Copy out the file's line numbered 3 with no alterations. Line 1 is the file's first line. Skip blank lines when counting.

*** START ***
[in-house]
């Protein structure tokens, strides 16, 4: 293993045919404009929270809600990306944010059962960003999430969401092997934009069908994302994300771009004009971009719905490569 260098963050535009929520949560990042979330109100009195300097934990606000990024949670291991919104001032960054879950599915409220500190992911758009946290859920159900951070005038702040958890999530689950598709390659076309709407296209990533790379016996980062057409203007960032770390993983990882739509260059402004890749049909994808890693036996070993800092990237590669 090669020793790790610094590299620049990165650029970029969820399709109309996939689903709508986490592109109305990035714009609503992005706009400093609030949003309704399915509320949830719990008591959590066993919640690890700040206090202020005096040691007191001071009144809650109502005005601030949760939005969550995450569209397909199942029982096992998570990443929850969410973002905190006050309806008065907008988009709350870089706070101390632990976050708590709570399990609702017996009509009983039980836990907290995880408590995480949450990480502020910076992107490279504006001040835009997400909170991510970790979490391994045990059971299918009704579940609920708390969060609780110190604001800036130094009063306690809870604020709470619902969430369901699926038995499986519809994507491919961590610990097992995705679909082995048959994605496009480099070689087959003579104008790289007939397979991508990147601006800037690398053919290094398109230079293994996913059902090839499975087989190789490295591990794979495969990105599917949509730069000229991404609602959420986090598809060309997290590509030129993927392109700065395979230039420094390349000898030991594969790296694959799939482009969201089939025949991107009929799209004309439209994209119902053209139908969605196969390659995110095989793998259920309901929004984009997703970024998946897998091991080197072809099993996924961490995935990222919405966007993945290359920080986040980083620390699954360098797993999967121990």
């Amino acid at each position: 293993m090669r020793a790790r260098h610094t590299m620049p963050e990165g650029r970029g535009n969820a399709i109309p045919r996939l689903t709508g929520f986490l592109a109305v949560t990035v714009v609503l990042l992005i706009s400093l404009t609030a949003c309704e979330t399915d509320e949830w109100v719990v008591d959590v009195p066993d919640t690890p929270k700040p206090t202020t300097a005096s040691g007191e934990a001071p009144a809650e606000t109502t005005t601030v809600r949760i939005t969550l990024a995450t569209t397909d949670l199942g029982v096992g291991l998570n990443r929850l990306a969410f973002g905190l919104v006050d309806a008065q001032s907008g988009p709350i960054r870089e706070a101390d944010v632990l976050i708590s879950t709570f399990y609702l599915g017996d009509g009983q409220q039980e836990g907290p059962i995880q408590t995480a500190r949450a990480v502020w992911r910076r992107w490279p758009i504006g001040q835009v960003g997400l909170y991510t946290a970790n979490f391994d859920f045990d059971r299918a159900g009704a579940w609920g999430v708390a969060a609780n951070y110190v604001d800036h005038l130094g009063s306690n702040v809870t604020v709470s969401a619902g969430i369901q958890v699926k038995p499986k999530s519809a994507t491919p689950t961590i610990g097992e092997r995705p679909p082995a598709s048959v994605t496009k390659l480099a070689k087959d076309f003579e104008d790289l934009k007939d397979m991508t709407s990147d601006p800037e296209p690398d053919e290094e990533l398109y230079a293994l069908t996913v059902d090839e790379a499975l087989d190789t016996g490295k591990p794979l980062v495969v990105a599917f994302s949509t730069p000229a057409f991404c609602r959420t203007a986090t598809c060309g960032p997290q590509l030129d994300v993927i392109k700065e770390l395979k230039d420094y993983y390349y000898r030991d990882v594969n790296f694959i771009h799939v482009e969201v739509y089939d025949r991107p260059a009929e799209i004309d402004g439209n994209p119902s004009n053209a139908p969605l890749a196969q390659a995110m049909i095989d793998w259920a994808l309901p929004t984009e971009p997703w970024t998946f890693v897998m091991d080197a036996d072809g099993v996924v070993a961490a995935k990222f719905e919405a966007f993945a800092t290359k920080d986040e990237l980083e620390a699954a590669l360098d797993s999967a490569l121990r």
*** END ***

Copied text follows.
């Amino acid at each position: 293993m090669r020793a790790r260098h610094t590299m620049p963050e990165g650029r970029g535009n969820a399709i109309p045919r996939l689903t709508g929520f986490l592109a109305v949560t990035v714009v609503l990042l992005i706009s400093l404009t609030a949003c309704e979330t399915d509320e949830w109100v719990v008591d959590v009195p066993d919640t690890p929270k700040p206090t202020t300097a005096s040691g007191e934990a001071p009144a809650e606000t109502t005005t601030v809600r949760i939005t969550l990024a995450t569209t397909d949670l199942g029982v096992g291991l998570n990443r929850l990306a969410f973002g905190l919104v006050d309806a008065q001032s907008g988009p709350i960054r870089e706070a101390d944010v632990l976050i708590s879950t709570f399990y609702l599915g017996d009509g009983q409220q039980e836990g907290p059962i995880q408590t995480a500190r949450a990480v502020w992911r910076r992107w490279p758009i504006g001040q835009v960003g997400l909170y991510t946290a970790n979490f391994d859920f045990d059971r299918a159900g009704a579940w609920g999430v708390a969060a609780n951070y110190v604001d800036h005038l130094g009063s306690n702040v809870t604020v709470s969401a619902g969430i369901q958890v699926k038995p499986k999530s519809a994507t491919p689950t961590i610990g097992e092997r995705p679909p082995a598709s048959v994605t496009k390659l480099a070689k087959d076309f003579e104008d790289l934009k007939d397979m991508t709407s990147d601006p800037e296209p690398d053919e290094e990533l398109y230079a293994l069908t996913v059902d090839e790379a499975l087989d190789t016996g490295k591990p794979l980062v495969v990105a599917f994302s949509t730069p000229a057409f991404c609602r959420t203007a986090t598809c060309g960032p997290q590509l030129d994300v993927i392109k700065e770390l395979k230039d420094y993983y390349y000898r030991d990882v594969n790296f694959i771009h799939v482009e969201v739509y089939d025949r991107p260059a009929e799209i004309d402004g439209n994209p119902s004009n053209a139908p969605l890749a196969q390659a995110m049909i095989d793998w259920a994808l309901p929004t984009e971009p997703w970024t998946f890693v897998m091991d080197a036996d072809g099993v996924v070993a961490a995935k990222f719905e919405a966007f993945a800092t290359k920080d986040e990237l980083e620390a699954a590669l360098d797993s999967a490569l121990r």